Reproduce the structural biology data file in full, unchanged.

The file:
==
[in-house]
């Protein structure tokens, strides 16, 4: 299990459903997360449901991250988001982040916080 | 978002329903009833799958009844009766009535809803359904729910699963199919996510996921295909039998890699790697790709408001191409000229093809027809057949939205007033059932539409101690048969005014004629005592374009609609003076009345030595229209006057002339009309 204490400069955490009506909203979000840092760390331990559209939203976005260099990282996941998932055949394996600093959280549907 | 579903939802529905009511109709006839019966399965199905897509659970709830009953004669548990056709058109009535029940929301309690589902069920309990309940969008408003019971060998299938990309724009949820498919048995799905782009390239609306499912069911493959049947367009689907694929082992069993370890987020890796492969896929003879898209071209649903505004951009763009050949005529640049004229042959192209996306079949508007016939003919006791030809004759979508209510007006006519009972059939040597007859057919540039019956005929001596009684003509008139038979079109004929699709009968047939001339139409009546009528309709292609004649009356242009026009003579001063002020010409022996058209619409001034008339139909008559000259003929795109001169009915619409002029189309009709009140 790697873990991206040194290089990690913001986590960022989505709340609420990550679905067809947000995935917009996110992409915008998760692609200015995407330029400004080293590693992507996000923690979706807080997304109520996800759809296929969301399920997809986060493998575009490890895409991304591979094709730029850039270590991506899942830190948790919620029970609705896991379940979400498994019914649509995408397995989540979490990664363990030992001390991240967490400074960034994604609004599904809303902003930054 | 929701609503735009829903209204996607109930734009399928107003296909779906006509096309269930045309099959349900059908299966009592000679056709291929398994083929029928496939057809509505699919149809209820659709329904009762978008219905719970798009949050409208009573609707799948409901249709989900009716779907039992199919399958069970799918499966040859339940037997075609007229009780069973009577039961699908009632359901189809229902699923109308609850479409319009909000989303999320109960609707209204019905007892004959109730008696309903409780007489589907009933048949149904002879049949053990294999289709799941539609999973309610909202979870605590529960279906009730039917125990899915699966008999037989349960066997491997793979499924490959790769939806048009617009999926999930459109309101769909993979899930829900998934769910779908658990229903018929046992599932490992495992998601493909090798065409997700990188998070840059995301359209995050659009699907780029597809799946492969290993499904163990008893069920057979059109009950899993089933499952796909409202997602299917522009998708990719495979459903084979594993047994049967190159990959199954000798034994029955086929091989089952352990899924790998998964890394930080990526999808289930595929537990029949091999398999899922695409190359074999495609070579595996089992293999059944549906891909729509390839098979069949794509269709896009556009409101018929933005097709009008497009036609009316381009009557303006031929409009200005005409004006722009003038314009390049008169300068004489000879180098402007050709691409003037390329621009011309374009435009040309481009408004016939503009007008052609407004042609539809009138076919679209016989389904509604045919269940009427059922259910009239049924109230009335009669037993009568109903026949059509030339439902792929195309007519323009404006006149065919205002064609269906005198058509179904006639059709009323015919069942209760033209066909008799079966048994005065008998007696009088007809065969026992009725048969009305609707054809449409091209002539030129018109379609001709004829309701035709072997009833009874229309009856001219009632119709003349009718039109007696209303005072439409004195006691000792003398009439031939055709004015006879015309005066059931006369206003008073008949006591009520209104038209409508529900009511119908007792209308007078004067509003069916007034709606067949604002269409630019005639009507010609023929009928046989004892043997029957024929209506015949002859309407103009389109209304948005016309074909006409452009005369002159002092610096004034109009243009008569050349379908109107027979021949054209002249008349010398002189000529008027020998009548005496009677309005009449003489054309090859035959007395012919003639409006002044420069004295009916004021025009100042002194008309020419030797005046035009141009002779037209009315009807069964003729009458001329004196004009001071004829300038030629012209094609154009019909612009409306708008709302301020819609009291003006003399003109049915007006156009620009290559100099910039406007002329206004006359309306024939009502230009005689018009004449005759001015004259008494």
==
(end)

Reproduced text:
[in-house]
């Protein structure tokens, strides 16, 4: 299990459903997360449901991250988001982040916080 | 978002329903009833799958009844009766009535809803359904729910699963199919996510996921295909039998890699790697790709408001191409000229093809027809057949939205007033059932539409101690048969005014004629005592374009609609003076009345030595229209006057002339009309 204490400069955490009506909203979000840092760390331990559209939203976005260099990282996941998932055949394996600093959280549907 | 579903939802529905009511109709006839019966399965199905897509659970709830009953004669548990056709058109009535029940929301309690589902069920309990309940969008408003019971060998299938990309724009949820498919048995799905782009390239609306499912069911493959049947367009689907694929082992069993370890987020890796492969896929003879898209071209649903505004951009763009050949005529640049004229042959192209996306079949508007016939003919006791030809004759979508209510007006006519009972059939040597007859057919540039019956005929001596009684003509008139038979079109004929699709009968047939001339139409009546009528309709292609004649009356242009026009003579001063002020010409022996058209619409001034008339139909008559000259003929795109001169009915619409002029189309009709009140 790697873990991206040194290089990690913001986590960022989505709340609420990550679905067809947000995935917009996110992409915008998760692609200015995407330029400004080293590693992507996000923690979706807080997304109520996800759809296929969301399920997809986060493998575009490890895409991304591979094709730029850039270590991506899942830190948790919620029970609705896991379940979400498994019914649509995408397995989540979490990664363990030992001390991240967490400074960034994604609004599904809303902003930054 | 929701609503735009829903209204996607109930734009399928107003296909779906006509096309269930045309099959349900059908299966009592000679056709291929398994083929029928496939057809509505699919149809209820659709329904009762978008219905719970798009949050409208009573609707799948409901249709989900009716779907039992199919399958069970799918499966040859339940037997075609007229009780069973009577039961699908009632359901189809229902699923109308609850479409319009909000989303999320109960609707209204019905007892004959109730008696309903409780007489589907009933048949149904002879049949053990294999289709799941539609999973309610909202979870605590529960279906009730039917125990899915699966008999037989349960066997491997793979499924490959790769939806048009617009999926999930459109309101769909993979899930829900998934769910779908658990229903018929046992599932490992495992998601493909090798065409997700990188998070840059995301359209995050659009699907780029597809799946492969290993499904163990008893069920057979059109009950899993089933499952796909409202997602299917522009998708990719495979459903084979594993047994049967190159990959199954000798034994029955086929091989089952352990899924790998998964890394930080990526999808289930595929537990029949091999398999899922695409190359074999495609070579595996089992293999059944549906891909729509390839098979069949794509269709896009556009409101018929933005097709009008497009036609009316381009009557303006031929409009200005005409004006722009003038314009390049008169300068004489000879180098402007050709691409003037390329621009011309374009435009040309481009408004016939503009007008052609407004042609539809009138076919679209016989389904509604045919269940009427059922259910009239049924109230009335009669037993009568109903026949059509030339439902792929195309007519323009404006006149065919205002064609269906005198058509179904006639059709009323015919069942209760033209066909008799079966048994005065008998007696009088007809065969026992009725048969009305609707054809449409091209002539030129018109379609001709004829309701035709072997009833009874229309009856001219009632119709003349009718039109007696209303005072439409004195006691000792003398009439031939055709004015006879015309005066059931006369206003008073008949006591009520209104038209409508529900009511119908007792209308007078004067509003069916007034709606067949604002269409630019005639009507010609023929009928046989004892043997029957024929209506015949002859309407103009389109209304948005016309074909006409452009005369002159002092610096004034109009243009008569050349379908109107027979021949054209002249008349010398002189000529008027020998009548005496009677309005009449003489054309090859035959007395012919003639409006002044420069004295009916004021025009100042002194008309020419030797005046035009141009002779037209009315009807069964003729009458001329004196004009001071004829300038030629012209094609154009019909612009409306708008709302301020819609009291003006003399003109049915007006156009620009290559100099910039406007002329206004006359309306024939009502230009005689018009004449005759001015004259008494």